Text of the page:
In a perfect world, you’d walk into a library carrying your sleek print book, hand it to a librarian, and they’d graciously accept it, asking you when you’d like to come in and give a talk. Then they’d scan it, enter it in the system, and you’d be good to go.
Not so fast: not all libraries accept book donations.
One library I contacted about donating books responded with this: due to the high cost of cataloging and processing donated materials, the library cannot add used books to its collections. We purchase materials at a significant discount and these materials arrive cataloged, processed and ready to be shelved.
I don’t know if that response was because I’m an indie author or not, but I had to wonder that since I told them up front in my email that the books were brand new. A major library system responded to my offer with: Material will be considered for circulating collections of … only if accompanied by a review from a standard reviewing medium. These include The New York Times, (or other major newspapers which regularly review books), Kirkus Reviews, Publishers Weekly, Library Journal, Booklist, and Choice. Reviews published in other well-established periodicals, academic journals and genre magazines are also acceptable. A published review does not guarantee inclusion of material in the circulating collections.
A few years ago, I was doing a give-away to benefit libraries – each month a different winner could have a book donated to the library of their choice. I went to one library in person to donate the book under the winner’s name, and dropped it with some “Local Author” display materials. I didn’t have a good feeling about it, so I called to follow up. Sure enough, they have a committee evaluate books for donation – because they purchase additional copies so each of their branches has one available (six total). It took nearly two months to find out that Mr. Pish’s first book did not meet their criteria, although they wouldn’t tell me what exactly that was. I hassled them and got my book back. That’s how I roll, you know.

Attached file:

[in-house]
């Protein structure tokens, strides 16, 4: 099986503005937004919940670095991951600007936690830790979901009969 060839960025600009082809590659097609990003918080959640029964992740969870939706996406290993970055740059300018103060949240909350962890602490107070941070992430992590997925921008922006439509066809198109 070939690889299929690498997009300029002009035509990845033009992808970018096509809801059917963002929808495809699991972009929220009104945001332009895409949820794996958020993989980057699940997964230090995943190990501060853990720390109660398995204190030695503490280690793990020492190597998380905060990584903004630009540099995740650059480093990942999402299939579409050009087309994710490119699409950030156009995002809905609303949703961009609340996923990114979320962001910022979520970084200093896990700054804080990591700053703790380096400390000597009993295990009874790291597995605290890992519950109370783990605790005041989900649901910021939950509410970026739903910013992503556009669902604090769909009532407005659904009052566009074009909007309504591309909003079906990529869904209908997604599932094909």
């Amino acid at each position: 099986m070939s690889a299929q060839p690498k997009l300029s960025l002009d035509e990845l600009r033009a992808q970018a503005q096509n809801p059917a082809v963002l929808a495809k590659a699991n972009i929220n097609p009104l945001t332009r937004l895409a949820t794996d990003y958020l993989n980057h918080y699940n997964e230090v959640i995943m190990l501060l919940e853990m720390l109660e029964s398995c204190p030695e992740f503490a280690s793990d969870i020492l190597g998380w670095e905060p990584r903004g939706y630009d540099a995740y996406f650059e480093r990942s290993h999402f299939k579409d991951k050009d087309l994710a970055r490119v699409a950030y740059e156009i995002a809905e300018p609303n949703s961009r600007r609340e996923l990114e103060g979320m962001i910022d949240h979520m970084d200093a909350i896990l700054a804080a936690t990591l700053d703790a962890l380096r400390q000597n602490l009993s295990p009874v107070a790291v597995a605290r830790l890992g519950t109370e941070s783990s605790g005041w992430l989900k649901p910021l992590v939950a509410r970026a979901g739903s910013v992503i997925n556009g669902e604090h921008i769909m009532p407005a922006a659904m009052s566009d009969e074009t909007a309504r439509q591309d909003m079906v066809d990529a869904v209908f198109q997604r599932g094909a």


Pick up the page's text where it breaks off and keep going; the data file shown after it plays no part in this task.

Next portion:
I’m sorry if that’s disappointing, but that’s what I’ve learned. Better to know that in advance than to drop off or mail in a book thinking it’s going on their shelves.
The moral of this story is: check with each library before making a donation since procedures vary. While surprising and off-putting, these rejections seem to be the exception, not the norm. I have donated books all over the country without issue except for major metropolitan areas.
One library I know of even has a special room containing books of authors who have lived there known as “The Andover Room.” Sounds impressive, doesn’t it?
Another good reason to contact your library about your donation is that there is a good possibility they will want you to come in and do a talk. Odds are the presentation will be about publishing or writing – not your book – but it’s still an opportunity to get out there in front of readers. Libraries are great about advertising their programs with the local media and listing them on their websites and calendars.
I walked into my local library to donate a new release and noticed that they’d actually purchased some of the books I’d yet to donate. So, I made some sales as well. Not bad.
It’s also a nice feeling to look up your book in the library database, see that it’s checked out and that it’s on reserve after that!
So don’t be discouraged – just be educated – and go right on in to that library and see if you can’t strike up a relationship with them. You never know what could happen.
[If you’d like some tips on dealing with libraries, check out this post by Peggie DeKay called Growing Your Author Platform One Library at a Time]